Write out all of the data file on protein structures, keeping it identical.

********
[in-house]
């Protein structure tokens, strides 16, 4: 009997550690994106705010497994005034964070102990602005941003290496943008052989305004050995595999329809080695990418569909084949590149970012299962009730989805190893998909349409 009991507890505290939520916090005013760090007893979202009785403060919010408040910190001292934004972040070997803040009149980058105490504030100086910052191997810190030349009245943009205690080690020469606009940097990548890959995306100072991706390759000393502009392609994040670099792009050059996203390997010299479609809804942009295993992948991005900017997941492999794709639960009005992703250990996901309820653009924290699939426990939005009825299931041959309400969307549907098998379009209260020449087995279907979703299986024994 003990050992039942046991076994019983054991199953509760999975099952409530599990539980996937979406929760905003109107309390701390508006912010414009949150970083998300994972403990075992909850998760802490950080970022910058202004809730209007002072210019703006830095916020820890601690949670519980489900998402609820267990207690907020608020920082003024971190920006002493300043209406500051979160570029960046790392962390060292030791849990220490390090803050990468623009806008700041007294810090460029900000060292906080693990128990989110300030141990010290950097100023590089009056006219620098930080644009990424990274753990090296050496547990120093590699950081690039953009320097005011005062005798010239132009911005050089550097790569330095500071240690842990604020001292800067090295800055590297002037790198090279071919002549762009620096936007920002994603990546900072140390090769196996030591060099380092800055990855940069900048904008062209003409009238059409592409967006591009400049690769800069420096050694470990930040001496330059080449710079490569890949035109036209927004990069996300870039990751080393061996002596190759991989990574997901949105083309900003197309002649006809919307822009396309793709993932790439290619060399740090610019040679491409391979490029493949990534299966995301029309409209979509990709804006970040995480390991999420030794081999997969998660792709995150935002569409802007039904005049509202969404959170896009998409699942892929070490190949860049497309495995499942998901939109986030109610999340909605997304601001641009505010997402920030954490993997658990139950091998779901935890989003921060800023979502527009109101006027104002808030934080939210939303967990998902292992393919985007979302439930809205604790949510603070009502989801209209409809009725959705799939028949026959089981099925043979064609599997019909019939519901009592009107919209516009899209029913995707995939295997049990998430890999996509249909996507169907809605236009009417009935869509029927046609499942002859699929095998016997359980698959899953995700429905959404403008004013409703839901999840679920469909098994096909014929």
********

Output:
[in-house]
């Protein structure tokens, strides 16, 4: 009997550690994106705010497994005034964070102990602005941003290496943008052989305004050995595999329809080695990418569909084949590149970012299962009730989805190893998909349409 009991507890505290939520916090005013760090007893979202009785403060919010408040910190001292934004972040070997803040009149980058105490504030100086910052191997810190030349009245943009205690080690020469606009940097990548890959995306100072991706390759000393502009392609994040670099792009050059996203390997010299479609809804942009295993992948991005900017997941492999794709639960009005992703250990996901309820653009924290699939426990939005009825299931041959309400969307549907098998379009209260020449087995279907979703299986024994 003990050992039942046991076994019983054991199953509760999975099952409530599990539980996937979406929760905003109107309390701390508006912010414009949150970083998300994972403990075992909850998760802490950080970022910058202004809730209007002072210019703006830095916020820890601690949670519980489900998402609820267990207690907020608020920082003024971190920006002493300043209406500051979160570029960046790392962390060292030791849990220490390090803050990468623009806008700041007294810090460029900000060292906080693990128990989110300030141990010290950097100023590089009056006219620098930080644009990424990274753990090296050496547990120093590699950081690039953009320097005011005062005798010239132009911005050089550097790569330095500071240690842990604020001292800067090295800055590297002037790198090279071919002549762009620096936007920002994603990546900072140390090769196996030591060099380092800055990855940069900048904008062209003409009238059409592409967006591009400049690769800069420096050694470990930040001496330059080449710079490569890949035109036209927004990069996300870039990751080393061996002596190759991989990574997901949105083309900003197309002649006809919307822009396309793709993932790439290619060399740090610019040679491409391979490029493949990534299966995301029309409209979509990709804006970040995480390991999420030794081999997969998660792709995150935002569409802007039904005049509202969404959170896009998409699942892929070490190949860049497309495995499942998901939109986030109610999340909605997304601001641009505010997402920030954490993997658990139950091998779901935890989003921060800023979502527009109101006027104002808030934080939210939303967990998902292992393919985007979302439930809205604790949510603070009502989801209209409809009725959705799939028949026959089981099925043979064609599997019909019939519901009592009107919209516009899209029913995707995939295997049990998430890999996509249909996507169907809605236009009417009935869509029927046609499942002859699929095998016997359980698959899953995700429905959404403008004013409703839901999840679920469909098994096909014929």